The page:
To save the Hungarian provinces of the Habsburg Monarchy, Archduke Matthias, setting aside his unstable brother Rudolf II, entered into negotiations with Bocskay and concluded the Peace of Vienna on 23 June 1606. The peace guaranteed all the constitutional and religious rights and privileges of the Hungarians both in Transylvania and Royal Hungary. Bocskay was acknowledged as Prince of Transylvania by the Austrian court, and the right of the Transylvanians to elect their own independent princes in the future was officially recognized.
The fortress of Tokaj and the counties of Bereg, Szatmár and Ugocsa were at the same time ceded to Bocskay, with reversion to Austria if he should die childless. Simultaneously at the Žitava River, the Peace of Zsitvatorok (Hungarian: Zsitvatoroki-béke) was concluded with the Ottomans, which confirmed the Peace of Vienna. Bocskay survived this diplomatic triumph for only a few months- on 29 December 1606 he was allegedly poisoned in Kassa by his chancellor, Mihály Káthay, who was then hacked to bits by Bocskay's adherents in the town's marketplace.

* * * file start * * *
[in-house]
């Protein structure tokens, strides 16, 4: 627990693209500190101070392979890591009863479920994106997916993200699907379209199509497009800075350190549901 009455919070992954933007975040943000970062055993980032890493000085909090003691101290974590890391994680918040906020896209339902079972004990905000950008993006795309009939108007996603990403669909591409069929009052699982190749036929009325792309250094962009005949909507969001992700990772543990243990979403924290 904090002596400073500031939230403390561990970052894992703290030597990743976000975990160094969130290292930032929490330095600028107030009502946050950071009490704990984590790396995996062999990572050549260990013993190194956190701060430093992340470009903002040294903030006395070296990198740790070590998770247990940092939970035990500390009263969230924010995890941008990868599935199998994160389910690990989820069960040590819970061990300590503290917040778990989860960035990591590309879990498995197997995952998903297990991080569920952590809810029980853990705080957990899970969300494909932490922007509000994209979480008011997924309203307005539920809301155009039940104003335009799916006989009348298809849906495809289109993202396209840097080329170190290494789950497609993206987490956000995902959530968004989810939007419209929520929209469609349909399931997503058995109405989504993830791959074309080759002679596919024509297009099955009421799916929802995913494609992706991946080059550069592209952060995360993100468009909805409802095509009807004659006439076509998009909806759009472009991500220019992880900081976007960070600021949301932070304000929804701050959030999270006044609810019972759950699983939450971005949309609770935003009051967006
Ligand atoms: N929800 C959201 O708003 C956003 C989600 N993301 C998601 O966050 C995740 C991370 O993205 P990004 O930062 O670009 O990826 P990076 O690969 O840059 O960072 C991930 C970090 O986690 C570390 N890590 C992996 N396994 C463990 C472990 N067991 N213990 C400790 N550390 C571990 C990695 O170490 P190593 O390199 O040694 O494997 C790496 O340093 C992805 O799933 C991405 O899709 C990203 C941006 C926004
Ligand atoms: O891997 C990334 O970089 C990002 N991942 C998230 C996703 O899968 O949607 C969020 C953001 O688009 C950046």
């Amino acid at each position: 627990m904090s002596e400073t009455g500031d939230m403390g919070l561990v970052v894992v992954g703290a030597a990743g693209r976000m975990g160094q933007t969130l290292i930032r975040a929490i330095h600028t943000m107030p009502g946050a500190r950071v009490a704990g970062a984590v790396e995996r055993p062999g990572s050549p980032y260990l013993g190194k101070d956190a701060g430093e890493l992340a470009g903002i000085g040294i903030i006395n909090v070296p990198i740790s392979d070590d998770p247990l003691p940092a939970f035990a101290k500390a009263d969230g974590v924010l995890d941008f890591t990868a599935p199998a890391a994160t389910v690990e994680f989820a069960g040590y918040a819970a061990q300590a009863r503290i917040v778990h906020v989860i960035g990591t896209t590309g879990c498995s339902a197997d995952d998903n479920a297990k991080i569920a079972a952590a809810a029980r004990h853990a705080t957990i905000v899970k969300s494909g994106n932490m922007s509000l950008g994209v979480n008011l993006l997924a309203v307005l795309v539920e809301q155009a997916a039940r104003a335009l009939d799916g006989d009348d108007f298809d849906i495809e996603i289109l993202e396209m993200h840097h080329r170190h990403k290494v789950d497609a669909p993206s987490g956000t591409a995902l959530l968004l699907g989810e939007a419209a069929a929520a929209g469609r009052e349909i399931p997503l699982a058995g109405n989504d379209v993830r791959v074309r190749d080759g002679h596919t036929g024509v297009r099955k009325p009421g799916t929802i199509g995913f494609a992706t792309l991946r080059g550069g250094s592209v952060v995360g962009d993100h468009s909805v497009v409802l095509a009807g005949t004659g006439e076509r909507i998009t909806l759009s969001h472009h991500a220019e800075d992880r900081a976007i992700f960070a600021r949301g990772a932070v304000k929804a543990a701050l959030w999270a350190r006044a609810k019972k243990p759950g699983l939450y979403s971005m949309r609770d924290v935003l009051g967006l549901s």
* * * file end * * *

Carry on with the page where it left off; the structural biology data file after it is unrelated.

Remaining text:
Stephen Bocskai's princely seal. Text: STEPHANVS • DEI • GRATIA • HVNGARlE (e)t TRANSIL(vaniae) • PRINCEPS ET SICVL(orum) COM(es) (Stephen, prince of Hungary and Transylvania by the grace of God, count of the Szeklers)
Statue of Bocskai, Heroes' Square, Budapest, Hungary
The statue of Bocskai in Miercurea Nirajului, Romania
- This article incorporates text from a publication now in the public domain: Robert Nisbet Bain (1911). "Bocskay, Stephen". In Chisholm, Hugh. Encyclopædia Britannica (11th ed.). Cambridge University Press
- Earl Morse Wilbur, A History of Unitarianism: In Transylvania, England, and America
- André Corvisier, A Dictionary of Military History and the Art of War
- František Hejl, Josef Kolejka, Otázky dějin Střední a Východní Evropy
- Venice, Austria, and the Turks in the seventeenth century Volume 192 of Memoirs of the American Philosophical Society Author Kenneth Meyer Setton Publisher American Philosophical Society, 1991 ISBN 0-87169-192-2, ISBN 978-0-87169-192-7 Length 502 pages link 
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House of Bocskay
|Prince of Transylvania